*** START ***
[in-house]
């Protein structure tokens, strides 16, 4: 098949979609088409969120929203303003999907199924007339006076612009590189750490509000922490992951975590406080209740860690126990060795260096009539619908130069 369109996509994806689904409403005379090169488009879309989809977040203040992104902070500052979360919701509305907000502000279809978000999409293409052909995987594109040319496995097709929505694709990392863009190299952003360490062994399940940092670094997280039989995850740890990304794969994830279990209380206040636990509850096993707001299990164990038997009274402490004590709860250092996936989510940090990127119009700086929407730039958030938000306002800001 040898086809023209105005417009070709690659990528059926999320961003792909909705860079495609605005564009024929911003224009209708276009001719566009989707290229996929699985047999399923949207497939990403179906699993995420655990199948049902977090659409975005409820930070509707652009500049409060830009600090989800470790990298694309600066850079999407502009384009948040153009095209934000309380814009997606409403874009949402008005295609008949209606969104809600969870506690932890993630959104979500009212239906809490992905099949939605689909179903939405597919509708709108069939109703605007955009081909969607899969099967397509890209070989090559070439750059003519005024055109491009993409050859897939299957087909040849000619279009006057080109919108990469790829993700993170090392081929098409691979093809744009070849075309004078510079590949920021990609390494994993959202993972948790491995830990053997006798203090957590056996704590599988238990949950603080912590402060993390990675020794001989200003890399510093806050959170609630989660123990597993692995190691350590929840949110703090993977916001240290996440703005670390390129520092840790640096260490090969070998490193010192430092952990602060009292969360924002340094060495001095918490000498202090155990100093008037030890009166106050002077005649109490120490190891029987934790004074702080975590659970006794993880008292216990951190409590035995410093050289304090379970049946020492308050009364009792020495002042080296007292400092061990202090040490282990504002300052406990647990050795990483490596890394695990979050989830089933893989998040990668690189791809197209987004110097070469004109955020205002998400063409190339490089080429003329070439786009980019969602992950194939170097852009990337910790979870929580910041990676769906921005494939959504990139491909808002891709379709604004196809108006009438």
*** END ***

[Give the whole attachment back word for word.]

[in-house]
């Protein structure tokens, strides 16, 4: 098949979609088409969120929203303003999907199924007339006076612009590189750490509000922490992951975590406080209740860690126990060795260096009539619908130069 369109996509994806689904409403005379090169488009879309989809977040203040992104902070500052979360919701509305907000502000279809978000999409293409052909995987594109040319496995097709929505694709990392863009190299952003360490062994399940940092670094997280039989995850740890990304794969994830279990209380206040636990509850096993707001299990164990038997009274402490004590709860250092996936989510940090990127119009700086929407730039958030938000306002800001 040898086809023209105005417009070709690659990528059926999320961003792909909705860079495609605005564009024929911003224009209708276009001719566009989707290229996929699985047999399923949207497939990403179906699993995420655990199948049902977090659409975005409820930070509707652009500049409060830009600090989800470790990298694309600066850079999407502009384009948040153009095209934000309380814009997606409403874009949402008005295609008949209606969104809600969870506690932890993630959104979500009212239906809490992905099949939605689909179903939405597919509708709108069939109703605007955009081909969607899969099967397509890209070989090559070439750059003519005024055109491009993409050859897939299957087909040849000619279009006057080109919108990469790829993700993170090392081929098409691979093809744009070849075309004078510079590949920021990609390494994993959202993972948790491995830990053997006798203090957590056996704590599988238990949950603080912590402060993390990675020794001989200003890399510093806050959170609630989660123990597993692995190691350590929840949110703090993977916001240290996440703005670390390129520092840790640096260490090969070998490193010192430092952990602060009292969360924002340094060495001095918490000498202090155990100093008037030890009166106050002077005649109490120490190891029987934790004074702080975590659970006794993880008292216990951190409590035995410093050289304090379970049946020492308050009364009792020495002042080296007292400092061990202090040490282990504002300052406990647990050795990483490596890394695990979050989830089933893989998040990668690189791809197209987004110097070469004109955020205002998400063409190339490089080429003329070439786009980019969602992950194939170097852009990337910790979870929580910041990676769906921005494939959504990139491909808002891709379709604004196809108006009438």